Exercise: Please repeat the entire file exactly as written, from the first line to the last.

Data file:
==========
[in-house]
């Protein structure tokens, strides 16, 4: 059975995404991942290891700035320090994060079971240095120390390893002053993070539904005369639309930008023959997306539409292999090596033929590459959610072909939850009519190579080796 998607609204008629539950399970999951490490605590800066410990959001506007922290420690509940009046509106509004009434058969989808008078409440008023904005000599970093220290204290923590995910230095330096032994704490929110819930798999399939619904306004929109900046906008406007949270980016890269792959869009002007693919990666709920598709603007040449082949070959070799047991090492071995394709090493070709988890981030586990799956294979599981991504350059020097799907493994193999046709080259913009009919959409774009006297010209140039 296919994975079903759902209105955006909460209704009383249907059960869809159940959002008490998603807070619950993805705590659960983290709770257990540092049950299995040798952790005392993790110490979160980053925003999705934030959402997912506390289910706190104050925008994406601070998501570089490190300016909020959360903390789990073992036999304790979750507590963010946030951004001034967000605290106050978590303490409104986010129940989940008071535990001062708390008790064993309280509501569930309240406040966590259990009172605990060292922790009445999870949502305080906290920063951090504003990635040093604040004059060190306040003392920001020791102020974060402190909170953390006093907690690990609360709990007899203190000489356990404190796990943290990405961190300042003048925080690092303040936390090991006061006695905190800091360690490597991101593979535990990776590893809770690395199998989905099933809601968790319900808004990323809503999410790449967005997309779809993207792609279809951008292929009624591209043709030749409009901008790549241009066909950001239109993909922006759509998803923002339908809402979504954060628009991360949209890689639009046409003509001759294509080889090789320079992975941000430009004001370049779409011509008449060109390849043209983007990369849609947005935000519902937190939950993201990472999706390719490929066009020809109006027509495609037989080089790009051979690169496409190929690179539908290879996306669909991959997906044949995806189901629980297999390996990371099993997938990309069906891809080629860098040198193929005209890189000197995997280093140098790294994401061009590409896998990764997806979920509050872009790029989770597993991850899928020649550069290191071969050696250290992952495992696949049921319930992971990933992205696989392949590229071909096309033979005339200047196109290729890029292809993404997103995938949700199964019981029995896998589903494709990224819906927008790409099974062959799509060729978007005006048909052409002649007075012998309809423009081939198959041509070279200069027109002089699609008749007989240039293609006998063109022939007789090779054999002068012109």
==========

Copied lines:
[in-house]
């Protein structure tokens, strides 16, 4: 059975995404991942290891700035320090994060079971240095120390390893002053993070539904005369639309930008023959997306539409292999090596033929590459959610072909939850009519190579080796 998607609204008629539950399970999951490490605590800066410990959001506007922290420690509940009046509106509004009434058969989808008078409440008023904005000599970093220290204290923590995910230095330096032994704490929110819930798999399939619904306004929109900046906008406007949270980016890269792959869009002007693919990666709920598709603007040449082949070959070799047991090492071995394709090493070709988890981030586990799956294979599981991504350059020097799907493994193999046709080259913009009919959409774009006297010209140039 296919994975079903759902209105955006909460209704009383249907059960869809159940959002008490998603807070619950993805705590659960983290709770257990540092049950299995040798952790005392993790110490979160980053925003999705934030959402997912506390289910706190104050925008994406601070998501570089490190300016909020959360903390789990073992036999304790979750507590963010946030951004001034967000605290106050978590303490409104986010129940989940008071535990001062708390008790064993309280509501569930309240406040966590259990009172605990060292922790009445999870949502305080906290920063951090504003990635040093604040004059060190306040003392920001020791102020974060402190909170953390006093907690690990609360709990007899203190000489356990404190796990943290990405961190300042003048925080690092303040936390090991006061006695905190800091360690490597991101593979535990990776590893809770690395199998989905099933809601968790319900808004990323809503999410790449967005997309779809993207792609279809951008292929009624591209043709030749409009901008790549241009066909950001239109993909922006759509998803923002339908809402979504954060628009991360949209890689639009046409003509001759294509080889090789320079992975941000430009004001370049779409011509008449060109390849043209983007990369849609947005935000519902937190939950993201990472999706390719490929066009020809109006027509495609037989080089790009051979690169496409190929690179539908290879996306669909991959997906044949995806189901629980297999390996990371099993997938990309069906891809080629860098040198193929005209890189000197995997280093140098790294994401061009590409896998990764997806979920509050872009790029989770597993991850899928020649550069290191071969050696250290992952495992696949049921319930992971990933992205696989392949590229071909096309033979005339200047196109290729890029292809993404997103995938949700199964019981029995896998589903494709990224819906927008790409099974062959799509060729978007005006048909052409002649007075012998309809423009081939198959041509070279200069027109002089699609008749007989240039293609006998063109022939007789090779054999002068012109």